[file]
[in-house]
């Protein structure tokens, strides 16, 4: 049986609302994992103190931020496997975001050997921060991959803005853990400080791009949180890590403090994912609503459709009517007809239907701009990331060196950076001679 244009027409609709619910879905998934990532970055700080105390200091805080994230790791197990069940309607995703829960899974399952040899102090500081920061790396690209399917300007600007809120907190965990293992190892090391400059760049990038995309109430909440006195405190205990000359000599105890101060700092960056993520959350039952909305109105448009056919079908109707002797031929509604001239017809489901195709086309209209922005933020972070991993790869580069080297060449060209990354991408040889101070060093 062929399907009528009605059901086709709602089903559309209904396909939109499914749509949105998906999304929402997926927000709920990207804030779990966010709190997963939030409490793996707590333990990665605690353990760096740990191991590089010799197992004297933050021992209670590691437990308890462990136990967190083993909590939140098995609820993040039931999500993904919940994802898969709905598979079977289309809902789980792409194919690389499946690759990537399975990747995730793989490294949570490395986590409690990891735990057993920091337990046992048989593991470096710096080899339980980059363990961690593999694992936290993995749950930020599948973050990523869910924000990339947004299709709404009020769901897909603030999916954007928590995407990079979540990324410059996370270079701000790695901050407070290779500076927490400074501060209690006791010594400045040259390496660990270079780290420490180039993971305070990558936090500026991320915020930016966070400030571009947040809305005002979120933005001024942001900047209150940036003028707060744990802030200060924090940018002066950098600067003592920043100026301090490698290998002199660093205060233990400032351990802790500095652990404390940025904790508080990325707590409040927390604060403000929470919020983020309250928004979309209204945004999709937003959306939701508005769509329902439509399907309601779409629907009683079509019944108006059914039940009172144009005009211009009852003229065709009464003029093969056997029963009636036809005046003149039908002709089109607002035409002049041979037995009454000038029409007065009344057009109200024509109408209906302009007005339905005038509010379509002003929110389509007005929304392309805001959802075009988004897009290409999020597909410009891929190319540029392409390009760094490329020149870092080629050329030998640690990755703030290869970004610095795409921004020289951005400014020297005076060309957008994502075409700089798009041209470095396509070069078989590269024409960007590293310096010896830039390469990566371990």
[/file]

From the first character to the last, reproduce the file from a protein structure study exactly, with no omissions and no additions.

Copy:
[in-house]
């Protein structure tokens, strides 16, 4: 049986609302994992103190931020496997975001050997921060991959803005853990400080791009949180890590403090994912609503459709009517007809239907701009990331060196950076001679 244009027409609709619910879905998934990532970055700080105390200091805080994230790791197990069940309607995703829960899974399952040899102090500081920061790396690209399917300007600007809120907190965990293992190892090391400059760049990038995309109430909440006195405190205990000359000599105890101060700092960056993520959350039952909305109105448009056919079908109707002797031929509604001239017809489901195709086309209209922005933020972070991993790869580069080297060449060209990354991408040889101070060093 062929399907009528009605059901086709709602089903559309209904396909939109499914749509949105998906999304929402997926927000709920990207804030779990966010709190997963939030409490793996707590333990990665605690353990760096740990191991590089010799197992004297933050021992209670590691437990308890462990136990967190083993909590939140098995609820993040039931999500993904919940994802898969709905598979079977289309809902789980792409194919690389499946690759990537399975990747995730793989490294949570490395986590409690990891735990057993920091337990046992048989593991470096710096080899339980980059363990961690593999694992936290993995749950930020599948973050990523869910924000990339947004299709709404009020769901897909603030999916954007928590995407990079979540990324410059996370270079701000790695901050407070290779500076927490400074501060209690006791010594400045040259390496660990270079780290420490180039993971305070990558936090500026991320915020930016966070400030571009947040809305005002979120933005001024942001900047209150940036003028707060744990802030200060924090940018002066950098600067003592920043100026301090490698290998002199660093205060233990400032351990802790500095652990404390940025904790508080990325707590409040927390604060403000929470919020983020309250928004979309209204945004999709937003959306939701508005769509329902439509399907309601779409629907009683079509019944108006059914039940009172144009005009211009009852003229065709009464003029093969056997029963009636036809005046003149039908002709089109607002035409002049041979037995009454000038029409007065009344057009109200024509109408209906302009007005339905005038509010379509002003929110389509007005929304392309805001959802075009988004897009290409999020597909410009891929190319540029392409390009760094490329020149870092080629050329030998640690990755703030290869970004610095795409921004020289951005400014020297005076060309957008994502075409700089798009041209470095396509070069078989590269024409960007590293310096010896830039390469990566371990």